Denial of service attacks suck

I said it, you read it, hope you aren’t offended.

ipHouse has 3 1Gbps links to the Internet connected to two routers and from there enters our core network at gigabits per second speed.

Each customer aggregation L2/L3 switch is dual-linked with 2 1Gbps links though these boxes can only take so much traffic.

The destination for the denial of service is a customer with a 1Gbps port *limited* to 10Mbps so all of that traffic was traversing our network then being dropped at the destination port.

This took a while to find as we have around 2000 destinations for traffic (probably higher, I’m just guessing). Doug and I were on the prowl, but this is my experience from the evening.

I needed to find the destination L2/L3 switch then from there find the destination for said traffic. Using our trusty LogicMonitor interface, I was able to look at the core networking and find the destination customer aggregation switch. What a time-saver that was!

This particular L2/L3 switch has 98 1Gbps ports and over 130 VLANs and I had to go through them one at a time to see which ports/VLANs were taking the traffic.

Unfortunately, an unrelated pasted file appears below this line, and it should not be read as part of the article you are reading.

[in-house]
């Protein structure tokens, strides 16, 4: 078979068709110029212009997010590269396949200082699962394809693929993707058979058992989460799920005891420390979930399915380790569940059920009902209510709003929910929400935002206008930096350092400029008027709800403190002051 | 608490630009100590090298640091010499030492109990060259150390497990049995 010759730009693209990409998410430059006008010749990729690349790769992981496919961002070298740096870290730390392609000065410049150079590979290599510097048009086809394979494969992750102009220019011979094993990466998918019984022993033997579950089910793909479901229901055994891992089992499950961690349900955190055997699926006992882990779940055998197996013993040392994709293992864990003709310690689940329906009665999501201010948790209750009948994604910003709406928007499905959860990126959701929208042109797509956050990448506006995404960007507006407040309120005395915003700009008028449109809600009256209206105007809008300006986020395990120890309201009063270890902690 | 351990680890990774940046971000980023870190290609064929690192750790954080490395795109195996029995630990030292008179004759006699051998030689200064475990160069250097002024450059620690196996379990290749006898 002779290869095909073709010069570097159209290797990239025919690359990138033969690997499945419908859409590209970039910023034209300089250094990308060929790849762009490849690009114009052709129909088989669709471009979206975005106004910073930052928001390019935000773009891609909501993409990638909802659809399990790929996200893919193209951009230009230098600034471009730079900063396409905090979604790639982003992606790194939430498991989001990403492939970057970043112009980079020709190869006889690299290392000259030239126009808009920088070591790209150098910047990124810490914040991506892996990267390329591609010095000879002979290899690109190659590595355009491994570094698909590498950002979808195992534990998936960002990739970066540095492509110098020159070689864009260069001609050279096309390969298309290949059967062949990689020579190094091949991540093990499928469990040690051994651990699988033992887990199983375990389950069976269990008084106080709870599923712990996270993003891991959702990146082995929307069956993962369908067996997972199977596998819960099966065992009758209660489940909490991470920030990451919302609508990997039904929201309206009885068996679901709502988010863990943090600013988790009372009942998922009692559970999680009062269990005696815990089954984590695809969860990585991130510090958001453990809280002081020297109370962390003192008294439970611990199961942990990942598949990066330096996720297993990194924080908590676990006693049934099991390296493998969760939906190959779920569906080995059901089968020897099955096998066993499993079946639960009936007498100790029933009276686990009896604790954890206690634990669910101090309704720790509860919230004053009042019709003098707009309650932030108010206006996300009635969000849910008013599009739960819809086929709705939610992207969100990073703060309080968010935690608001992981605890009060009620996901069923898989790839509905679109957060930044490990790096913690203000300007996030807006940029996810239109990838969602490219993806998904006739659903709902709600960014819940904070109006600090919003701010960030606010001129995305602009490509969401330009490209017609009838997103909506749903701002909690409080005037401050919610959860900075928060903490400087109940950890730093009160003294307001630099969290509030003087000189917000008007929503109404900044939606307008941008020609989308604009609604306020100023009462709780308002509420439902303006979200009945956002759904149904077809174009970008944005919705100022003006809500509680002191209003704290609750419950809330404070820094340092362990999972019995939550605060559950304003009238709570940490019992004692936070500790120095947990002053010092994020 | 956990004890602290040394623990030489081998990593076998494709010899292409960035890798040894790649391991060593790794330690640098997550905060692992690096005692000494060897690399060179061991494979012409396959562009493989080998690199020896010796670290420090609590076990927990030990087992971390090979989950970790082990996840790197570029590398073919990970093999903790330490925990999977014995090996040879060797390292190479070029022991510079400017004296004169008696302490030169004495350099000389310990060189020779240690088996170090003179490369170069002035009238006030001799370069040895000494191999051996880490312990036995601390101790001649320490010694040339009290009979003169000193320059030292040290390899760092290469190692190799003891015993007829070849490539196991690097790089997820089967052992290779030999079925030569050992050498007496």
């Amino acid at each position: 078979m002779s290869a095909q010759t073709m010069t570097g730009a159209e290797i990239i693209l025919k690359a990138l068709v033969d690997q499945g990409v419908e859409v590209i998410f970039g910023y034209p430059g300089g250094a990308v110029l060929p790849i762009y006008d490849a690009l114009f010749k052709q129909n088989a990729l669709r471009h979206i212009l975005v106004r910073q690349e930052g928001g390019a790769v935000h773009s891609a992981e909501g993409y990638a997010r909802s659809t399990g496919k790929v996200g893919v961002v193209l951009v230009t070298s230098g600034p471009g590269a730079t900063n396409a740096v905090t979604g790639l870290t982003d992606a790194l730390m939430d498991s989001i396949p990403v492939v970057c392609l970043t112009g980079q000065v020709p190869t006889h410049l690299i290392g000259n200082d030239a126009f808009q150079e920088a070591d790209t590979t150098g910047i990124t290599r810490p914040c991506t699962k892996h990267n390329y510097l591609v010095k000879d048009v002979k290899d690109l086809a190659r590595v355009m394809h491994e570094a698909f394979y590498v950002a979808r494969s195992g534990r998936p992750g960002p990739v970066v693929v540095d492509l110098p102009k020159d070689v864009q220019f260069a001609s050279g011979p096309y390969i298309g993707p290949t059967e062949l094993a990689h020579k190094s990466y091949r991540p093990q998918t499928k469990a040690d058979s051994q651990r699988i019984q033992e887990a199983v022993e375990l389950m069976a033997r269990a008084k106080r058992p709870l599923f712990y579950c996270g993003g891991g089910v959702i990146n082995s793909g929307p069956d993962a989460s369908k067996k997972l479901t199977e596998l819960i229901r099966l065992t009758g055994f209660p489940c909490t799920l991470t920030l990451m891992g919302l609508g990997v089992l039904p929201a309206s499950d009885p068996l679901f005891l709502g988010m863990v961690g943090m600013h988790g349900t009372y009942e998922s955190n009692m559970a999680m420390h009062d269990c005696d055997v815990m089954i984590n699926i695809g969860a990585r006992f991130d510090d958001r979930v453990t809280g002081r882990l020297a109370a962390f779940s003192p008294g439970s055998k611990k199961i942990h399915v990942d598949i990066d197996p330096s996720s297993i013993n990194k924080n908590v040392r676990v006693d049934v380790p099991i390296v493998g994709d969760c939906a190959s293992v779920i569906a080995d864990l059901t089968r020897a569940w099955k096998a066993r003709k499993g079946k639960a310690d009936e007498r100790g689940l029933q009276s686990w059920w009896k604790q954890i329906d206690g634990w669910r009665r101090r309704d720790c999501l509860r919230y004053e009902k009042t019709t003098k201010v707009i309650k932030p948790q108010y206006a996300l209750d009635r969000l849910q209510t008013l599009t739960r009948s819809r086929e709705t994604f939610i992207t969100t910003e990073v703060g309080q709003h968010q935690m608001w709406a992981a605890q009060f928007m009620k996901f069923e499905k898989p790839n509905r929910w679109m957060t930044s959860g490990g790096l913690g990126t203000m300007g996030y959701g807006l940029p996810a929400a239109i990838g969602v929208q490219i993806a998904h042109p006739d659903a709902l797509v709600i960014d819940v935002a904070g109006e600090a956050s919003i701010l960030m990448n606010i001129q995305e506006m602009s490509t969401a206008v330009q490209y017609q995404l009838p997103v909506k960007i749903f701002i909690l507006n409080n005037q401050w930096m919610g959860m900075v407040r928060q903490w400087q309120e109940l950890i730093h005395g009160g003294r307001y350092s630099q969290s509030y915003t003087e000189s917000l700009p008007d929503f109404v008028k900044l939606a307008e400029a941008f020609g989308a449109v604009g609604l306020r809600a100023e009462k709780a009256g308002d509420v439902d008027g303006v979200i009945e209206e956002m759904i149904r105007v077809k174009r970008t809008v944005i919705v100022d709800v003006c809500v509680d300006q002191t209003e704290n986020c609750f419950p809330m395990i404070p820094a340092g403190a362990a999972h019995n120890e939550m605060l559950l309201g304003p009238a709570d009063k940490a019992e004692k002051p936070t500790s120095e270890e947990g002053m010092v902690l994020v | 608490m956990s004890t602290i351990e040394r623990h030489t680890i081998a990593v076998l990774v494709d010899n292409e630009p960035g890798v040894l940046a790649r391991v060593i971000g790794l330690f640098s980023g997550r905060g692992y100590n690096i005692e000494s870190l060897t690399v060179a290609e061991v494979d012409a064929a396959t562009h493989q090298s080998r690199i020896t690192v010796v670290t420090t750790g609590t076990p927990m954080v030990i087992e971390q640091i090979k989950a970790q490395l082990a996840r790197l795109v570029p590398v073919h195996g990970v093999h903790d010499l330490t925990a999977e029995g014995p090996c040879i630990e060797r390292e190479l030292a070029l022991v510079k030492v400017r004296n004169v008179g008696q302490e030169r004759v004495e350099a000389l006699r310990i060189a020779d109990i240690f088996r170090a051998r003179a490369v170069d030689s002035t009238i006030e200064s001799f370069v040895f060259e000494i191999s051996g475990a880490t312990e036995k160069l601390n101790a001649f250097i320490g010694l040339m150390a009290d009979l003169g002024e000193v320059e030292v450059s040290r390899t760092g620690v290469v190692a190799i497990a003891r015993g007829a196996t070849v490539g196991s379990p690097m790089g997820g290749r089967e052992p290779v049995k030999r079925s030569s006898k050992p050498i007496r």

I actually missed this one as I went through because 10Mbps of use isn’t normally a trigger for me.

As I went back through I then noticed it was a flatlined port for traffic so I pulled up the history and there it was. This was the destination I was looking for.

I did 90% of this without a computer which took a long time (I couldn’t get to a system at that time) and it was slow. I should have just gotten on a real system to continue my investigation. I mean, yes, LogicMonitor works via an iPad, works well really, but it is no replacement for a real computer.

Less than 10 minutes after getting to a real computer I found it.

Less than 10 minutes after that (remember, I am coming in the same way others are, like you, with all the latency and dropped packets) I had the customer null-routed (no longer on the Internet) and everything recovered. When I say recovered, I mean traffic was flowing and we were dropping a lot less packets. For some external connectivity, though, it was still pretty slow and/or unusable.

Being pedantic: ipHouse wasn’t actually down but with the very high packet loss, well, it sure seemed that way to most everyone.

Sorry you had to deal with this.